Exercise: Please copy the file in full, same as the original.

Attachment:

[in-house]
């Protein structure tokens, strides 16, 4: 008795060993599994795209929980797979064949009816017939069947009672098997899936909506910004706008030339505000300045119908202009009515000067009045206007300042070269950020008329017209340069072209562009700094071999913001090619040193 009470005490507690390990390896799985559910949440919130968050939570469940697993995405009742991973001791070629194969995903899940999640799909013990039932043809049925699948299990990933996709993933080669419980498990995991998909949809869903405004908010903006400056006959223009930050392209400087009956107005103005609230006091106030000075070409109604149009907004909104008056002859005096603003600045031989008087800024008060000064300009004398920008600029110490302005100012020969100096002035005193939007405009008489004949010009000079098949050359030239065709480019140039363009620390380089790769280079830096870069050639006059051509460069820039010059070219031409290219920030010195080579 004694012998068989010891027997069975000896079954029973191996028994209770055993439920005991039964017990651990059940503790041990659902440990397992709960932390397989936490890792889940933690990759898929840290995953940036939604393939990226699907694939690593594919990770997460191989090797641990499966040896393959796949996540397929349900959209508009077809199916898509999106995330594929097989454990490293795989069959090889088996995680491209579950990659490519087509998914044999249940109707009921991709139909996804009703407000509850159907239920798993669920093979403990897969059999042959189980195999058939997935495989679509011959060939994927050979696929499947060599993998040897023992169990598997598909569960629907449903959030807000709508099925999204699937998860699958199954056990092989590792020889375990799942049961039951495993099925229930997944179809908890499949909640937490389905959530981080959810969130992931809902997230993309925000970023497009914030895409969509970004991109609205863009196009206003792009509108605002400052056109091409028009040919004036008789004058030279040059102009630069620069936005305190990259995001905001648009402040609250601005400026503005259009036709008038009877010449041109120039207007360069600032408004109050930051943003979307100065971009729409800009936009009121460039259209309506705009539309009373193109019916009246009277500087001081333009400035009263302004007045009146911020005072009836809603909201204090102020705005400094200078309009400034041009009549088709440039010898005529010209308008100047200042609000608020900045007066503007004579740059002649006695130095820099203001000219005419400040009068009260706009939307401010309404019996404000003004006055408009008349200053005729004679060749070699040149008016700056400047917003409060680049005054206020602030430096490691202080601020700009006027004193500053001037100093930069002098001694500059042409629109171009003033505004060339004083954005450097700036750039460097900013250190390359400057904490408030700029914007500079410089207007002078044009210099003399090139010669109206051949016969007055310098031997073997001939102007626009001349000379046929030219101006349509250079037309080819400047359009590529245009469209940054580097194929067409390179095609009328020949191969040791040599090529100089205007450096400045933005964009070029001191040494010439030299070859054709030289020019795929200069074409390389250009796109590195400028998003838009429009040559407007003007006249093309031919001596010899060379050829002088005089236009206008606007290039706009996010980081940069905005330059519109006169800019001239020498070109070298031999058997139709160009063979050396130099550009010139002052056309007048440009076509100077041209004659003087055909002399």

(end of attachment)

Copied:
[in-house]
């Protein structure tokens, strides 16, 4: 008795060993599994795209929980797979064949009816017939069947009672098997899936909506910004706008030339505000300045119908202009009515000067009045206007300042070269950020008329017209340069072209562009700094071999913001090619040193 009470005490507690390990390896799985559910949440919130968050939570469940697993995405009742991973001791070629194969995903899940999640799909013990039932043809049925699948299990990933996709993933080669419980498990995991998909949809869903405004908010903006400056006959223009930050392209400087009956107005103005609230006091106030000075070409109604149009907004909104008056002859005096603003600045031989008087800024008060000064300009004398920008600029110490302005100012020969100096002035005193939007405009008489004949010009000079098949050359030239065709480019140039363009620390380089790769280079830096870069050639006059051509460069820039010059070219031409290219920030010195080579 004694012998068989010891027997069975000896079954029973191996028994209770055993439920005991039964017990651990059940503790041990659902440990397992709960932390397989936490890792889940933690990759898929840290995953940036939604393939990226699907694939690593594919990770997460191989090797641990499966040896393959796949996540397929349900959209508009077809199916898509999106995330594929097989454990490293795989069959090889088996995680491209579950990659490519087509998914044999249940109707009921991709139909996804009703407000509850159907239920798993669920093979403990897969059999042959189980195999058939997935495989679509011959060939994927050979696929499947060599993998040897023992169990598997598909569960629907449903959030807000709508099925999204699937998860699958199954056990092989590792020889375990799942049961039951495993099925229930997944179809908890499949909640937490389905959530981080959810969130992931809902997230993309925000970023497009914030895409969509970004991109609205863009196009206003792009509108605002400052056109091409028009040919004036008789004058030279040059102009630069620069936005305190990259995001905001648009402040609250601005400026503005259009036709008038009877010449041109120039207007360069600032408004109050930051943003979307100065971009729409800009936009009121460039259209309506705009539309009373193109019916009246009277500087001081333009400035009263302004007045009146911020005072009836809603909201204090102020705005400094200078309009400034041009009549088709440039010898005529010209308008100047200042609000608020900045007066503007004579740059002649006695130095820099203001000219005419400040009068009260706009939307401010309404019996404000003004006055408009008349200053005729004679060749070699040149008016700056400047917003409060680049005054206020602030430096490691202080601020700009006027004193500053001037100093930069002098001694500059042409629109171009003033505004060339004083954005450097700036750039460097900013250190390359400057904490408030700029914007500079410089207007002078044009210099003399090139010669109206051949016969007055310098031997073997001939102007626009001349000379046929030219101006349509250079037309080819400047359009590529245009469209940054580097194929067409390179095609009328020949191969040791040599090529100089205007450096400045933005964009070029001191040494010439030299070859054709030289020019795929200069074409390389250009796109590195400028998003838009429009040559407007003007006249093309031919001596010899060379050829002088005089236009206008606007290039706009996010980081940069905005330059519109006169800019001239020498070109070298031999058997139709160009063979050396130099550009010139002052056309007048440009076509100077041209004659003087055909002399």